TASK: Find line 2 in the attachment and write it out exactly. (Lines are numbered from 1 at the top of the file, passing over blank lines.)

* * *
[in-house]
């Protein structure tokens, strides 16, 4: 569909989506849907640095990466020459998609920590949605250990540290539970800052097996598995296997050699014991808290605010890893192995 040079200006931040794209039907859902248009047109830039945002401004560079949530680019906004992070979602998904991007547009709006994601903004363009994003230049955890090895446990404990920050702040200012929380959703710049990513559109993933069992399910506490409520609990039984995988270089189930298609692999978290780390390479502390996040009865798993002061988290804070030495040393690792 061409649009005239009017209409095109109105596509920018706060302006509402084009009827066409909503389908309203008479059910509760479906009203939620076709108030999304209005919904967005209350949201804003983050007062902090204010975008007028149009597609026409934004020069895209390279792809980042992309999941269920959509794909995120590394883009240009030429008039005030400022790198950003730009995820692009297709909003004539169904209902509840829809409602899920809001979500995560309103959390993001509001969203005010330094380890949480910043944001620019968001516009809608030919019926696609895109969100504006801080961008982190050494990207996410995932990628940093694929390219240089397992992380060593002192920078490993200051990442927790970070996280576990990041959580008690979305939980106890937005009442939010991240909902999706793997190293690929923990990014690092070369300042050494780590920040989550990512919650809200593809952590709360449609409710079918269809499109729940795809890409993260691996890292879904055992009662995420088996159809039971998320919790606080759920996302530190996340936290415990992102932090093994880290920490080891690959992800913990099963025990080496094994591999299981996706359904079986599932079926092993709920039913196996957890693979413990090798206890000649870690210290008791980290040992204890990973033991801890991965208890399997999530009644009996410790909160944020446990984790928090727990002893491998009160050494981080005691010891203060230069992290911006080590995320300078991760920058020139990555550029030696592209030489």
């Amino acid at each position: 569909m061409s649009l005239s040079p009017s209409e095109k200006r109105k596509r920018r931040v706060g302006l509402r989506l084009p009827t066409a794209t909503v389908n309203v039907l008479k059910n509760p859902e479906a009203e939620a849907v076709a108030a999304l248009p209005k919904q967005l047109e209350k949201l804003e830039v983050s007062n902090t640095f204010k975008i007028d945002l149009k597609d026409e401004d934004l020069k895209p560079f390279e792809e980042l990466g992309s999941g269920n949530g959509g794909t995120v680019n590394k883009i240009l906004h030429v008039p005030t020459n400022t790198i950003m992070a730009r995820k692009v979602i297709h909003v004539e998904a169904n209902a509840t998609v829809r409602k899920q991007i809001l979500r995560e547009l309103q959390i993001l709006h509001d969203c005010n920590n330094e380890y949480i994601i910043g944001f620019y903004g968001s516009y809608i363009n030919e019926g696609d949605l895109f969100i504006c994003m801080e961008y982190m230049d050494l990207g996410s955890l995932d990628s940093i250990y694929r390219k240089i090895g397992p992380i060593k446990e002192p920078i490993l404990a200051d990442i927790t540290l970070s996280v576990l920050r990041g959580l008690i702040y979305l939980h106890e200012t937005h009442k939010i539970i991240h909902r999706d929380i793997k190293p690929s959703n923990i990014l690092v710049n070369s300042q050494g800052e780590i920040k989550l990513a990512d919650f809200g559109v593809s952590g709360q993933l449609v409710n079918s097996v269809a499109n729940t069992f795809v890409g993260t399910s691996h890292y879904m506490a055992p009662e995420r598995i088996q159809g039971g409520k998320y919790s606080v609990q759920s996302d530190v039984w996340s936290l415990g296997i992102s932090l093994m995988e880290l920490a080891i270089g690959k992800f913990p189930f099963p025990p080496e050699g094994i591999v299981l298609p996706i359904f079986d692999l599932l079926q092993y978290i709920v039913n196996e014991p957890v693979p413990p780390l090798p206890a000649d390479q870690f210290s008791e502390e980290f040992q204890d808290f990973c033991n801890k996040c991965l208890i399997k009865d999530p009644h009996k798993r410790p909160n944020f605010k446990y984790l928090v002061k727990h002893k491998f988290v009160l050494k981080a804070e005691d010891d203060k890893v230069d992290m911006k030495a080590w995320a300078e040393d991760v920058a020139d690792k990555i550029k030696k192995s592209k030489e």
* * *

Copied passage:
């Protein structure tokens, strides 16, 4: 569909989506849907640095990466020459998609920590949605250990540290539970800052097996598995296997050699014991808290605010890893192995 040079200006931040794209039907859902248009047109830039945002401004560079949530680019906004992070979602998904991007547009709006994601903004363009994003230049955890090895446990404990920050702040200012929380959703710049990513559109993933069992399910506490409520609990039984995988270089189930298609692999978290780390390479502390996040009865798993002061988290804070030495040393690792 061409649009005239009017209409095109109105596509920018706060302006509402084009009827066409909503389908309203008479059910509760479906009203939620076709108030999304209005919904967005209350949201804003983050007062902090204010975008007028149009597609026409934004020069895209390279792809980042992309999941269920959509794909995120590394883009240009030429008039005030400022790198950003730009995820692009297709909003004539169904209902509840829809409602899920809001979500995560309103959390993001509001969203005010330094380890949480910043944001620019968001516009809608030919019926696609895109969100504006801080961008982190050494990207996410995932990628940093694929390219240089397992992380060593002192920078490993200051990442927790970070996280576990990041959580008690979305939980106890937005009442939010991240909902999706793997190293690929923990990014690092070369300042050494780590920040989550990512919650809200593809952590709360449609409710079918269809499109729940795809890409993260691996890292879904055992009662995420088996159809039971998320919790606080759920996302530190996340936290415990992102932090093994880290920490080891690959992800913990099963025990080496094994591999299981996706359904079986599932079926092993709920039913196996957890693979413990090798206890000649870690210290008791980290040992204890990973033991801890991965208890399997999530009644009996410790909160944020446990984790928090727990002893491998009160050494981080005691010891203060230069992290911006080590995320300078991760920058020139990555550029030696592209030489």